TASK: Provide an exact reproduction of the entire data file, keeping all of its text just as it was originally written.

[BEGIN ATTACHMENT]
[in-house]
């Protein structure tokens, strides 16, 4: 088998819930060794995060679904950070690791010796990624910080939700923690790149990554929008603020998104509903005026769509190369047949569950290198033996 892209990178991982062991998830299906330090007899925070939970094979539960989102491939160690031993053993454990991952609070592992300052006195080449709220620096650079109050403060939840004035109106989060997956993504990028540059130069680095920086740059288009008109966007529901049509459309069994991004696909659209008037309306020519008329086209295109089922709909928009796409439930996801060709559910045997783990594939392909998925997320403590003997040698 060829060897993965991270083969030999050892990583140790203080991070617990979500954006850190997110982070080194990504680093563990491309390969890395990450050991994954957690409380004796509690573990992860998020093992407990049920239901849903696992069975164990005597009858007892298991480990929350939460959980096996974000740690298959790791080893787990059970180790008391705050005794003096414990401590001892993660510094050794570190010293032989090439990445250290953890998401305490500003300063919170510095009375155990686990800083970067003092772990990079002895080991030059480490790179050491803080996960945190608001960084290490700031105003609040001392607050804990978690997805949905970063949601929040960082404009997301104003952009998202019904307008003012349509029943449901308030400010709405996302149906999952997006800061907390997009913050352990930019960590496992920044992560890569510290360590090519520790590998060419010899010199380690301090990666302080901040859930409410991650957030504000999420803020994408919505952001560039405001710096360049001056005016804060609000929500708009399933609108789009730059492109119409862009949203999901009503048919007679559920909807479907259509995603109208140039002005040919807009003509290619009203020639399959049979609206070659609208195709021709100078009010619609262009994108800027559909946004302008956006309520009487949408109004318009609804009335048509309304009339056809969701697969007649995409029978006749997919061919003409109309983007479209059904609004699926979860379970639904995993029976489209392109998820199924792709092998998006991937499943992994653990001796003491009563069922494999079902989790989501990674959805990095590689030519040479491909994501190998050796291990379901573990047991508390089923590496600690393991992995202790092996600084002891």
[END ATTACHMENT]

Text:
[in-house]
């Protein structure tokens, strides 16, 4: 088998819930060794995060679904950070690791010796990624910080939700923690790149990554929008603020998104509903005026769509190369047949569950290198033996 892209990178991982062991998830299906330090007899925070939970094979539960989102491939160690031993053993454990991952609070592992300052006195080449709220620096650079109050403060939840004035109106989060997956993504990028540059130069680095920086740059288009008109966007529901049509459309069994991004696909659209008037309306020519008329086209295109089922709909928009796409439930996801060709559910045997783990594939392909998925997320403590003997040698 060829060897993965991270083969030999050892990583140790203080991070617990979500954006850190997110982070080194990504680093563990491309390969890395990450050991994954957690409380004796509690573990992860998020093992407990049920239901849903696992069975164990005597009858007892298991480990929350939460959980096996974000740690298959790791080893787990059970180790008391705050005794003096414990401590001892993660510094050794570190010293032989090439990445250290953890998401305490500003300063919170510095009375155990686990800083970067003092772990990079002895080991030059480490790179050491803080996960945190608001960084290490700031105003609040001392607050804990978690997805949905970063949601929040960082404009997301104003952009998202019904307008003012349509029943449901308030400010709405996302149906999952997006800061907390997009913050352990930019960590496992920044992560890569510290360590090519520790590998060419010899010199380690301090990666302080901040859930409410991650957030504000999420803020994408919505952001560039405001710096360049001056005016804060609000929500708009399933609108789009730059492109119409862009949203999901009503048919007679559920909807479907259509995603109208140039002005040919807009003509290619009203020639399959049979609206070659609208195709021709100078009010619609262009994108800027559909946004302008956006309520009487949408109004318009609804009335048509309304009339056809969701697969007649995409029978006749997919061919003409109309983007479209059904609004699926979860379970639904995993029976489209392109998820199924792709092998998006991937499943992994653990001796003491009563069922494999079902989790989501990674959805990095590689030519040479491909994501190998050796291990379901573990047991508390089923590496600690393991992995202790092996600084002891």